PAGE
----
"A number of things happen with regard to inflammation, but it’s really a sign that our immune system is recognizing that there’s a foreign protein in our body and is preparing to fight it and get rid of it," Moss said.
Why might some feel more side effects after the second dose?
As part of the body’s immune response, it builds memory cells known as T-cells and B-cells. If a virus or foreign substance enters our body again, such as the second dose of the mRNA vaccine, it’s a reminder to the immune system.
"Basically, that second dose is saying, ‘Hey, I know a month ago you saw this spike protein. I’m going to remind you once more what it looks like so that you’re really ready to attack it,’" Moss explained.
The Moderna and Pfizer vaccines are two doses, spaced apart by 28 and 21 days, respectively.
The first dose of the vaccine primes the immune system, building an army of cells. As a result, Moss said the second dose then generates a bigger immune response — hence the possibility of stronger side effects.
"We’ve got many more cells available to attack it," Moss explained. "But that’s why the inflammation can be more severe with the second dose because our immune system is kind of already primed, so you get an even more intense inflammatory response."
Does the vaccine still protect you if you don’t feel side effects?
While side effects are generally a sign that the body’s immune system is working, those who feel fine after getting the vaccine are certainly protected, too.
"People who don’t have moderate or severe side effects from the vaccine can still have a very protective immune response. They just didn’t have, for various reasons, that intense inflammatory response," Moss said, citing a combination of genetics and prior history of exposure.
Why is the second COVID-19 dose so important?
The two-shot dose from Pfizer and Moderna is what has been shown in clinical trials to be 94% or 95% effective in preventing symptoms of COVID-19. While there is some protection afforded by a single dose, the protection may be significantly shorter, though it remains unclear.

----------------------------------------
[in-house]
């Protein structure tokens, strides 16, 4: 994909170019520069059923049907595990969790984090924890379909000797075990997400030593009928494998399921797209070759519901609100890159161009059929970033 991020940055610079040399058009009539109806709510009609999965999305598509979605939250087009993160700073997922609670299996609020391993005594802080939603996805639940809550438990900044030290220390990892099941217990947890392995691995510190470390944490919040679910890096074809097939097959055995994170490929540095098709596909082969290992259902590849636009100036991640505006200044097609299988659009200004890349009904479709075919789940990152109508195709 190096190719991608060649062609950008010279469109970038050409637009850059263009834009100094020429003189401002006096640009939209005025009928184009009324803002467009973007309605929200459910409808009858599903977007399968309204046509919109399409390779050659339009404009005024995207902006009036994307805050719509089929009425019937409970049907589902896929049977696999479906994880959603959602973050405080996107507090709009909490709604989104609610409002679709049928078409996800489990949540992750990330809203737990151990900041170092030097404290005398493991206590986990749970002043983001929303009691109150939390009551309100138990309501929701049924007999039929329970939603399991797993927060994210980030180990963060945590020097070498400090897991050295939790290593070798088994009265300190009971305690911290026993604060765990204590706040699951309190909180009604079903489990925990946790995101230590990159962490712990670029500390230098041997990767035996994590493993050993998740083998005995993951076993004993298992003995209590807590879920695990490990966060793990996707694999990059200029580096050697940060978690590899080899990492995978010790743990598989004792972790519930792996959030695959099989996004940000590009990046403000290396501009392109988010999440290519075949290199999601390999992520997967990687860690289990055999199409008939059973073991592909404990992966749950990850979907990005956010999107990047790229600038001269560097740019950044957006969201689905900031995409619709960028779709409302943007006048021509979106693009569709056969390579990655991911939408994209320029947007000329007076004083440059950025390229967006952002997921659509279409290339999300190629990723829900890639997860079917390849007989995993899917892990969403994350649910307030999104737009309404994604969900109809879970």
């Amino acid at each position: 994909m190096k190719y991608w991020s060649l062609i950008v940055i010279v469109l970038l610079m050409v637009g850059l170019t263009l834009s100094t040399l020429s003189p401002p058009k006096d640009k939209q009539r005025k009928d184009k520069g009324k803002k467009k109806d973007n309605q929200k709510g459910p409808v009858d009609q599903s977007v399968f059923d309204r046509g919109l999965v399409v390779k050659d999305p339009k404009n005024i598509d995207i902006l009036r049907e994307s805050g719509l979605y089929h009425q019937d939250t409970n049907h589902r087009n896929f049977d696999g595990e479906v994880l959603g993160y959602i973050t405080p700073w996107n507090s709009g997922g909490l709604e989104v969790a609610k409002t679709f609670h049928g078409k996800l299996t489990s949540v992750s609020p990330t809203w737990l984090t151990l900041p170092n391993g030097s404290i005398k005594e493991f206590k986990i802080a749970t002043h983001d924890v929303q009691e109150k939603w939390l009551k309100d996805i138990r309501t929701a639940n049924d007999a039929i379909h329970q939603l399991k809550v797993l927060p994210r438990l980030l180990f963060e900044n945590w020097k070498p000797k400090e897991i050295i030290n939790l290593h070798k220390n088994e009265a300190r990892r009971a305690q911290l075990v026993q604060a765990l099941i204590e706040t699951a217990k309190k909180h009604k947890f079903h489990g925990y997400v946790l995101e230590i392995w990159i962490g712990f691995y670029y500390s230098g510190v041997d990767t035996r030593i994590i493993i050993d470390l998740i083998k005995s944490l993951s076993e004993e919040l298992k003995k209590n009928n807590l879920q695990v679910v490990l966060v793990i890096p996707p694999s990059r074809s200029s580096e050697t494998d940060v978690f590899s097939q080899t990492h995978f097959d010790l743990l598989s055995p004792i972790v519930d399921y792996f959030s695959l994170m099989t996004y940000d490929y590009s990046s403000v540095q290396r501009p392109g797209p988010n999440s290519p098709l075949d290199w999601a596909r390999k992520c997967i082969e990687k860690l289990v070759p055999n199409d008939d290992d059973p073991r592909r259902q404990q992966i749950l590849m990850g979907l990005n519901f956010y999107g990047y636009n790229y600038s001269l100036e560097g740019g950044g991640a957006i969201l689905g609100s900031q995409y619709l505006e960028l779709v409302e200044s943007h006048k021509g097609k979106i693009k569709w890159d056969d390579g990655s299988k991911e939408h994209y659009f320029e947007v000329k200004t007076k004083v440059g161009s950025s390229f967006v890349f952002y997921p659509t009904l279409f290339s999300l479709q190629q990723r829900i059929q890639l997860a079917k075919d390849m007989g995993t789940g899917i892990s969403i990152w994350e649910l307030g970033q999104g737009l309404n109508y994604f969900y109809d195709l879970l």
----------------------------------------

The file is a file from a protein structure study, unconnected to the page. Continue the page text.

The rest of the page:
In January, the U.S. Food and Drug Administration said extending the length of time between doses or skipping the second altogether would be "premature and not rooted solidly in the available evidence." The agency reiterated the importance of continuing the two-dose regimen at the studied 21-day and 28-day intervals.
Dr. Anthony Fauci, the government’s top infectious disease expert, also clarified this week that the U.S. will "go by the science" from its clinical trials and continue administering second doses of the Pfizer-BioNTech and Moderna vaccines within the recommended timeframe.
Fauci was responding to a debated strategy used by the U.K. of delaying the second shot so it can protect more people quickly with a first dose. Pfizer, one of two vaccines approved in the country, has not endorsed the decision to space out the time between doses.
More than 458,000 Americans have died from the virus, a death toll higher than in all of World War II. Nearly 27 million people in the U.S. have contracted it, some even suffering from more serious, long-term complications.
"I often say, the fundamental problem for most people... is they underestimate the risk of the disease and overestimate the risk of the vaccine," Moss said. "A day or two of discomfort is, in my view, a worthwhile trade-off to be protected against the disease."
This story was reported from Cincinnati.